THE campaign that brought one of the most embarrassing results in Rangers' illustrious history almost delivered a triumph that would have made the record books for all the right reasons.

Season 1966/67 saw Rangers

narrowly miss out on the title, lose in the League Cup Final and, famously, dumped out of the Scottish Cup by Berwick Rangers on a nightmare day for the club.

It also saw Scot Symon guide the Light Blues to their second Cup-Winners' Cup Final, but he would find himself relieved of his duties just months later as he rejected the chance to become general manager at Ibrox.

From a superb defensive effort in Dortmund to the spin of a coin in Spain, Rangers' second journey to a European final will go down as one of the most remarkable in their history.

In the end, Symon's side would once again come up just short as they lost out to a star-studded Bayern Munich side cheered on by a partisan German crowd.

In part two of our European series, CHRIS JACK looks at a memorable run that could, and maybe should, have delivered continental silverware for the first time to Rangers.

FIRST ROUND

September 27, 1966

Glentoran 1-1 Rangers

October 5, 1966

Rangers 4-0 Glentoran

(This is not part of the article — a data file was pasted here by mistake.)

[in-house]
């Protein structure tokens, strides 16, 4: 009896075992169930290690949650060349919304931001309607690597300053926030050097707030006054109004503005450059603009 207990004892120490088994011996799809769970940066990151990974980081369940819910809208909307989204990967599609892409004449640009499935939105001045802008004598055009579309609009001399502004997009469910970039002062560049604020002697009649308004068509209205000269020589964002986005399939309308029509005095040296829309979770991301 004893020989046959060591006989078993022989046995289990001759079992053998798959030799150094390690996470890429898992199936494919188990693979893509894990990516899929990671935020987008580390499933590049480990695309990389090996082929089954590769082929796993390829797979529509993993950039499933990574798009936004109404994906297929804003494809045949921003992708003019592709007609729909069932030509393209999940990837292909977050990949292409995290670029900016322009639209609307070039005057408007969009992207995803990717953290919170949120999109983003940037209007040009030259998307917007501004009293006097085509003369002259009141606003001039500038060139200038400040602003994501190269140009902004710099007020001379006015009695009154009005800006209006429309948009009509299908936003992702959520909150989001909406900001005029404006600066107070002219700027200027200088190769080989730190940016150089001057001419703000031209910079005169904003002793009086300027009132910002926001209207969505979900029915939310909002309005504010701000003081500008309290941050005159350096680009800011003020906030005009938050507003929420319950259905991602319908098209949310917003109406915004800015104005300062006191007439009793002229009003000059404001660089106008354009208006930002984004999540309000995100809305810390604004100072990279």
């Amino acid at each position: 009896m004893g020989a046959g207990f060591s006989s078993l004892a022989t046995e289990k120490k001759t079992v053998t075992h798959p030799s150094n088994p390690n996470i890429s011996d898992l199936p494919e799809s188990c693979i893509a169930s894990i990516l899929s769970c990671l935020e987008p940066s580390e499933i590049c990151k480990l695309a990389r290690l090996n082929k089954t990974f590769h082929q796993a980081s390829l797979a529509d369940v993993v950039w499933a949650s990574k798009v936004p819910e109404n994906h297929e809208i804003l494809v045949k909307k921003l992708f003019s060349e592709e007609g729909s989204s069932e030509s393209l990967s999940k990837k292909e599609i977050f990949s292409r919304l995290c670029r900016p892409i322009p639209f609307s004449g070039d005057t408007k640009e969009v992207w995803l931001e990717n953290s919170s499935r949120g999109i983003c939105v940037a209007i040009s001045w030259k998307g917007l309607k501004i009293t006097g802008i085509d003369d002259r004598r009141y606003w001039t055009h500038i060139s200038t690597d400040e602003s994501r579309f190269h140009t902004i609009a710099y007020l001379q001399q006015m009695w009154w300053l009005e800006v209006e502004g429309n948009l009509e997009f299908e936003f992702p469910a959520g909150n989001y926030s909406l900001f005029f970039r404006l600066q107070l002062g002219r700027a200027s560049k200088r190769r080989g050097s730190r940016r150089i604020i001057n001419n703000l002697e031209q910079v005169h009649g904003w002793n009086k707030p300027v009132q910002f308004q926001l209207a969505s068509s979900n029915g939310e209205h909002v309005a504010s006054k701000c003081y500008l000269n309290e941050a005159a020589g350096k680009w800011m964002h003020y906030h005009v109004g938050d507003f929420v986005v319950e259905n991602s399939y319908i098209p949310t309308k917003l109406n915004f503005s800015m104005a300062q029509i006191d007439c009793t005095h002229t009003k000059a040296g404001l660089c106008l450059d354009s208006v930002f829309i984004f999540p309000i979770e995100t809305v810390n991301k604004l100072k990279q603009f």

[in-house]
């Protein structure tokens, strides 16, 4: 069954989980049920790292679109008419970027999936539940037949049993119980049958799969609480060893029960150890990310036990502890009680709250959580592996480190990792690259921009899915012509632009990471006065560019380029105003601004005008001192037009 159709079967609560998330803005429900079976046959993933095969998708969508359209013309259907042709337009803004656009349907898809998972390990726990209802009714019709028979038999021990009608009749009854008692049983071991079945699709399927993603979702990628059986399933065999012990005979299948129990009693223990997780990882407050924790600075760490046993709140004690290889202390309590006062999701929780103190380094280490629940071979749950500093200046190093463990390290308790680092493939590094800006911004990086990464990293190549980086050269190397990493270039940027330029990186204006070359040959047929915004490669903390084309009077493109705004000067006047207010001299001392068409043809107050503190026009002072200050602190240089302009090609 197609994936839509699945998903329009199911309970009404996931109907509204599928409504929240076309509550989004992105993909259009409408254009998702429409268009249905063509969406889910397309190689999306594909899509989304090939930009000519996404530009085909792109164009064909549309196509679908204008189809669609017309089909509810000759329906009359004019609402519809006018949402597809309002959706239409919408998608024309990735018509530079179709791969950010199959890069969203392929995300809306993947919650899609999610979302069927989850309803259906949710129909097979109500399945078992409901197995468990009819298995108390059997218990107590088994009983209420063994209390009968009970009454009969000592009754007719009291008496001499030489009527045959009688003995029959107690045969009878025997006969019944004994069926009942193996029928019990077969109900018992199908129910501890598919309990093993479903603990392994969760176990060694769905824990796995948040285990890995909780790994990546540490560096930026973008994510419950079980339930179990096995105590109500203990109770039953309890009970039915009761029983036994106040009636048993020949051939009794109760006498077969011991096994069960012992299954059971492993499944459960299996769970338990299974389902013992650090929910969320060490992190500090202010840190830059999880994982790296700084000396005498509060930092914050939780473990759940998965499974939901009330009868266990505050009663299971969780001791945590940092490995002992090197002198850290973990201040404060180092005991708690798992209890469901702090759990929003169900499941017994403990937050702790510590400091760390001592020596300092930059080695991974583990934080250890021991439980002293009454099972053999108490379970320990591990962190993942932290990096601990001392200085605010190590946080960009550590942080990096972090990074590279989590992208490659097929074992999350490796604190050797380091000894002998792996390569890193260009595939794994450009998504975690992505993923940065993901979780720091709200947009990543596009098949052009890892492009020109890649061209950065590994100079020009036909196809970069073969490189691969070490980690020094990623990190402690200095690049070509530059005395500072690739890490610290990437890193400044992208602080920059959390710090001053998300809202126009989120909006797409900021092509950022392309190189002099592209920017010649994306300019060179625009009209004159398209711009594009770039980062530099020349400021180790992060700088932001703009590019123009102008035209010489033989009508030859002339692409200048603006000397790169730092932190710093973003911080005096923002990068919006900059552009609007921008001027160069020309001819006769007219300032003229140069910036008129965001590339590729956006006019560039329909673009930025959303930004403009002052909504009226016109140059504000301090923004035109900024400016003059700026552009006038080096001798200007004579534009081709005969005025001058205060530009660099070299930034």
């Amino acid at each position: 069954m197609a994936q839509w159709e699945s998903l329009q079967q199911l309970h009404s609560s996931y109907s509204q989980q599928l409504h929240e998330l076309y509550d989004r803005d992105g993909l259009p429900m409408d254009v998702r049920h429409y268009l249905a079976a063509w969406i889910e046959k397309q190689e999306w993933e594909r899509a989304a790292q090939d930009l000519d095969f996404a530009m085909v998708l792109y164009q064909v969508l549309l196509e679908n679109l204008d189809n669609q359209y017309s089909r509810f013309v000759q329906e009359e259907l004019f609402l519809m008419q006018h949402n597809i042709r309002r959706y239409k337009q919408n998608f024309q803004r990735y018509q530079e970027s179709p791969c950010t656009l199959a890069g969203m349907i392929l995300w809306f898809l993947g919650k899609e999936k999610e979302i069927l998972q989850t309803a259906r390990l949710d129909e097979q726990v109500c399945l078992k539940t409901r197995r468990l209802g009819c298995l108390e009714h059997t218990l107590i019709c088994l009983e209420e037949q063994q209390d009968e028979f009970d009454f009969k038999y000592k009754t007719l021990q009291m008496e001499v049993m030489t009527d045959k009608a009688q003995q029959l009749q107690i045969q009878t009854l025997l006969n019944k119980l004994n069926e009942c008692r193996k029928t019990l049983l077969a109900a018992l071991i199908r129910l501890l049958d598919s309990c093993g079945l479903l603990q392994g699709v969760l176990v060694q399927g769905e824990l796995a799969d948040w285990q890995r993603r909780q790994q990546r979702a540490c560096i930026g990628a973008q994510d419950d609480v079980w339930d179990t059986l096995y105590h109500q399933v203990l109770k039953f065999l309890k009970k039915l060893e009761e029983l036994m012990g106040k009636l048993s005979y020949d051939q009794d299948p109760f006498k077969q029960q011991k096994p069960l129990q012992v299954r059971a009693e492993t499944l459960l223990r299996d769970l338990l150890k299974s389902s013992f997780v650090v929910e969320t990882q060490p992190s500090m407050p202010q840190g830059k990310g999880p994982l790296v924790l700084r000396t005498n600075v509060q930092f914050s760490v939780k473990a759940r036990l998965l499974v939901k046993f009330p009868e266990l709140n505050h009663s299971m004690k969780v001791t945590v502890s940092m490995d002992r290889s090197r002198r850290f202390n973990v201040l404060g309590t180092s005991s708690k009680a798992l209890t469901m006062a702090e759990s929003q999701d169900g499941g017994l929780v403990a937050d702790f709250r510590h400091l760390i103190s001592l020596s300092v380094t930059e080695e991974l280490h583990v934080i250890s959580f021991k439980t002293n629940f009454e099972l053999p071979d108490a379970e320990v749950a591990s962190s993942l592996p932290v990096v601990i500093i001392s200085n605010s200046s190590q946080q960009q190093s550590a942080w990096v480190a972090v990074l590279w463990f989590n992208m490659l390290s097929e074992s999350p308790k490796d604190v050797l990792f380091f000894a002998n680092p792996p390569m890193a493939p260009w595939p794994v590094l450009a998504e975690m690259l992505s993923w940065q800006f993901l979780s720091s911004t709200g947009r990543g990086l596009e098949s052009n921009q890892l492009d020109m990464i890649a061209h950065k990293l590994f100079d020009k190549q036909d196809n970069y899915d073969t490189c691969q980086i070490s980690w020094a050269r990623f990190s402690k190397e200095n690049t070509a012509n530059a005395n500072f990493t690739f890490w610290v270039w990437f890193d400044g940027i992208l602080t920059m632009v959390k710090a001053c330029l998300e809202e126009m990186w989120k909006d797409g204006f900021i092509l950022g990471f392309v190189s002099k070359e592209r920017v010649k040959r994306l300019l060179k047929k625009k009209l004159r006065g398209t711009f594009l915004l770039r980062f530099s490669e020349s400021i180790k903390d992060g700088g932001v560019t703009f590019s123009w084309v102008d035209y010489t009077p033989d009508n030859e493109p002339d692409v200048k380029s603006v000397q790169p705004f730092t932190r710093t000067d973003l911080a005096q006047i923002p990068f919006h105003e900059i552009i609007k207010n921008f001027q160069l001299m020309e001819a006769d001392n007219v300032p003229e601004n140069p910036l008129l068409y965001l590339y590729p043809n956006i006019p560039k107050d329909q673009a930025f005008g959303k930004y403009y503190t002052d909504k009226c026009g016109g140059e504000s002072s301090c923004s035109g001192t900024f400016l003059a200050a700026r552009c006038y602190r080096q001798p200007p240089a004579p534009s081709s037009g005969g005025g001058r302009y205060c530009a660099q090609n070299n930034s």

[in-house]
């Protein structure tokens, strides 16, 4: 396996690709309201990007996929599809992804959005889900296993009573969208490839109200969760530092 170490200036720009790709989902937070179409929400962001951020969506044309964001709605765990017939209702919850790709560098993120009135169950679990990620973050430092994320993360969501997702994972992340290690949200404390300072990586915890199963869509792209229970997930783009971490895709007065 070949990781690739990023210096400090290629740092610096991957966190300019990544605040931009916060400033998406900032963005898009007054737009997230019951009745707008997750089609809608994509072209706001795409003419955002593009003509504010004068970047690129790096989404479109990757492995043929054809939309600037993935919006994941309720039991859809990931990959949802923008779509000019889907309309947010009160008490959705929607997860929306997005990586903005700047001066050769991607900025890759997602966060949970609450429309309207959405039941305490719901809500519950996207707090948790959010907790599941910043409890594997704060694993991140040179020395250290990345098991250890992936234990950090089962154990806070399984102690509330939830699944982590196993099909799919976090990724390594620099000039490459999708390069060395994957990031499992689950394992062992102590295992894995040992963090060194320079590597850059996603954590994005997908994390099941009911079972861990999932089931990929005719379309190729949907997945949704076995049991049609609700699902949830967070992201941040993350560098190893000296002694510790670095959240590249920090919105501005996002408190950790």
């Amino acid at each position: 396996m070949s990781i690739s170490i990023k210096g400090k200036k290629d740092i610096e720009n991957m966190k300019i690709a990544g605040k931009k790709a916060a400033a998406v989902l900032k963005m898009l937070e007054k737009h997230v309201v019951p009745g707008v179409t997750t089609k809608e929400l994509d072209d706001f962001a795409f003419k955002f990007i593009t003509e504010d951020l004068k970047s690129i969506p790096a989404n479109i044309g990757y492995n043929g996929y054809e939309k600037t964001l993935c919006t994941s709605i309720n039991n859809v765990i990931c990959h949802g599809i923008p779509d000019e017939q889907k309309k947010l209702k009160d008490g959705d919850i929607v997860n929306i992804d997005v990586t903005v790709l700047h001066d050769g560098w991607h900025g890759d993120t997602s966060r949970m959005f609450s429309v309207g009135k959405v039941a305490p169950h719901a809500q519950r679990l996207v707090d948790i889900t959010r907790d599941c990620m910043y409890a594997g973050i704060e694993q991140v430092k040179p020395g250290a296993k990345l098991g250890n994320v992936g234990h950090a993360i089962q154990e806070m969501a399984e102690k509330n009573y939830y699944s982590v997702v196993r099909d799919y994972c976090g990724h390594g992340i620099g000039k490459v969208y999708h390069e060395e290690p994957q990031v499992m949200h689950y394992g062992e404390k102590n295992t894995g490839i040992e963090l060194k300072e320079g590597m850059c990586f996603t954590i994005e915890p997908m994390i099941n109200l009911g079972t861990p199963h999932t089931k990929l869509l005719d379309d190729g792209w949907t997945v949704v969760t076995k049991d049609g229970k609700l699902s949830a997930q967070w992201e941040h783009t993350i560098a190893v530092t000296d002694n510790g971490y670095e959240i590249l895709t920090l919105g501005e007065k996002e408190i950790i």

RANGERS would end the Cup-Winners' Cup campaign facing the might of Bayern Munich in their homeland, but the journey to Nuremburg would start in far more auspicious surroundings as they made the trip across the water to Ireland. Scott Symon's side were on course to return to Glasgow with a first-leg victory under their belt thanks to George McLean.

But a last-minute equaliser from Sinclair earned the hosts a draw at the Oval.

It was more an inconvenience than a major problem for Rangers, though, and they never looked like succumbing to a shock first-round defeat.

The second leg was won comfortably in front of 40,000 fans at Ibrox as McLean again found the target, his 78th-minute strike the fourth of the night for Rangers.

Willie Johnston and Dave Smith then put the tie well out of Glentoran's reach before Denis Setterington and McLean netted in quick succession.

Once again, Rangers were off and running in Europe.

SECOND ROUND

November 23, 1966

Rangers 2-1 Borussia Dortmund

December 6, 1966

Borussia Dortmund 0-0 Rangers

LIKE they had done on their route to the final six years previously, Rangers faced German opposition in the second round as they looked to take another step towards European glory.

This was no 11-0 stroll into the next stage of the competition, though, and Symon's side had to work harder for their victory against Dortmund as they eventually edged through.

Goals from Kai Johansen and Alex Smith were enough to give the Light Blues victory on the night.

But the tie was far from over heading into the second leg thanks to a Trimholdt strike on 31 minutes.

It was the goal that gave the Germans hope, but it never proved costly for Rangers in the Stadion Rote Erde as they performed terrifically with ten men for 52 minutes following an injury to Bobby Watson.

A 0-0 stalemate was enough to see the Gers progress but, by the time they would return to European action, they would suffer the ignominy of defeat at Berwick.